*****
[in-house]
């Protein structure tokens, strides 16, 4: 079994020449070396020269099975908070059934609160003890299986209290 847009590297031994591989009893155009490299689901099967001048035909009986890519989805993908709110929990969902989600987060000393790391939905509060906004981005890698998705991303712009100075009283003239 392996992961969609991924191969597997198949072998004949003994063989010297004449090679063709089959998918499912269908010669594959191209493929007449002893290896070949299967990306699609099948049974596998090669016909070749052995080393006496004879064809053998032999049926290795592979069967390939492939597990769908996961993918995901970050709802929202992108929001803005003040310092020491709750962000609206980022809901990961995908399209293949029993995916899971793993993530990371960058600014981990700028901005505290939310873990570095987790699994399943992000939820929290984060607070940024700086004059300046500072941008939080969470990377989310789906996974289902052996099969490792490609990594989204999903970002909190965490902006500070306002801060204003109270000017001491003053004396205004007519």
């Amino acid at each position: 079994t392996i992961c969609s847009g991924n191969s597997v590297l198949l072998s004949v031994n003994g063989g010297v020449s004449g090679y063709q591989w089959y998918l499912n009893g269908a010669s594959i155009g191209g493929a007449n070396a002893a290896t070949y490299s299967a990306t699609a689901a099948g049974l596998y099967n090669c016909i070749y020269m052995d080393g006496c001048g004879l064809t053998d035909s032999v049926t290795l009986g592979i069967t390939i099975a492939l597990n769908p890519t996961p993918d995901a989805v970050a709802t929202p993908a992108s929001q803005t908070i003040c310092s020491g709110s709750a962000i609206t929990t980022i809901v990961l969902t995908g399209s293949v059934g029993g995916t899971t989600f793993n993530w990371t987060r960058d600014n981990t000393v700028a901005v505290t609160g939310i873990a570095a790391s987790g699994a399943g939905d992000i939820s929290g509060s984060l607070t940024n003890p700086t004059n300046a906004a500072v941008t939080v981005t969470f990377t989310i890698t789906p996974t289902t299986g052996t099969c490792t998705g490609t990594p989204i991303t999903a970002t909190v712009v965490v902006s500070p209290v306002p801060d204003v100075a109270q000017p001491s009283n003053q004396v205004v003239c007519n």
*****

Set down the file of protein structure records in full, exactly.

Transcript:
[in-house]
């Protein structure tokens, strides 16, 4: 079994020449070396020269099975908070059934609160003890299986209290 847009590297031994591989009893155009490299689901099967001048035909009986890519989805993908709110929990969902989600987060000393790391939905509060906004981005890698998705991303712009100075009283003239 392996992961969609991924191969597997198949072998004949003994063989010297004449090679063709089959998918499912269908010669594959191209493929007449002893290896070949299967990306699609099948049974596998090669016909070749052995080393006496004879064809053998032999049926290795592979069967390939492939597990769908996961993918995901970050709802929202992108929001803005003040310092020491709750962000609206980022809901990961995908399209293949029993995916899971793993993530990371960058600014981990700028901005505290939310873990570095987790699994399943992000939820929290984060607070940024700086004059300046500072941008939080969470990377989310789906996974289902052996099969490792490609990594989204999903970002909190965490902006500070306002801060204003109270000017001491003053004396205004007519």
């Amino acid at each position: 079994t392996i992961c969609s847009g991924n191969s597997v590297l198949l072998s004949v031994n003994g063989g010297v020449s004449g090679y063709q591989w089959y998918l499912n009893g269908a010669s594959i155009g191209g493929a007449n070396a002893a290896t070949y490299s299967a990306t699609a689901a099948g049974l596998y099967n090669c016909i070749y020269m052995d080393g006496c001048g004879l064809t053998d035909s032999v049926t290795l009986g592979i069967t390939i099975a492939l597990n769908p890519t996961p993918d995901a989805v970050a709802t929202p993908a992108s929001q803005t908070i003040c310092s020491g709110s709750a962000i609206t929990t980022i809901v990961l969902t995908g399209s293949v059934g029993g995916t899971t989600f793993n993530w990371t987060r960058d600014n981990t000393v700028a901005v505290t609160g939310i873990a570095a790391s987790g699994a399943g939905d992000i939820s929290g509060s984060l607070t940024n003890p700086t004059n300046a906004a500072v941008t939080v981005t969470f990377t989310i890698t789906p996974t289902t299986g052996t099969c490792t998705g490609t990594p989204i991303t999903a970002t909190v712009v965490v902006s500070p209290v306002p801060d204003v100075a109270q000017p001491s009283n003053q004396v205004v003239c007519n």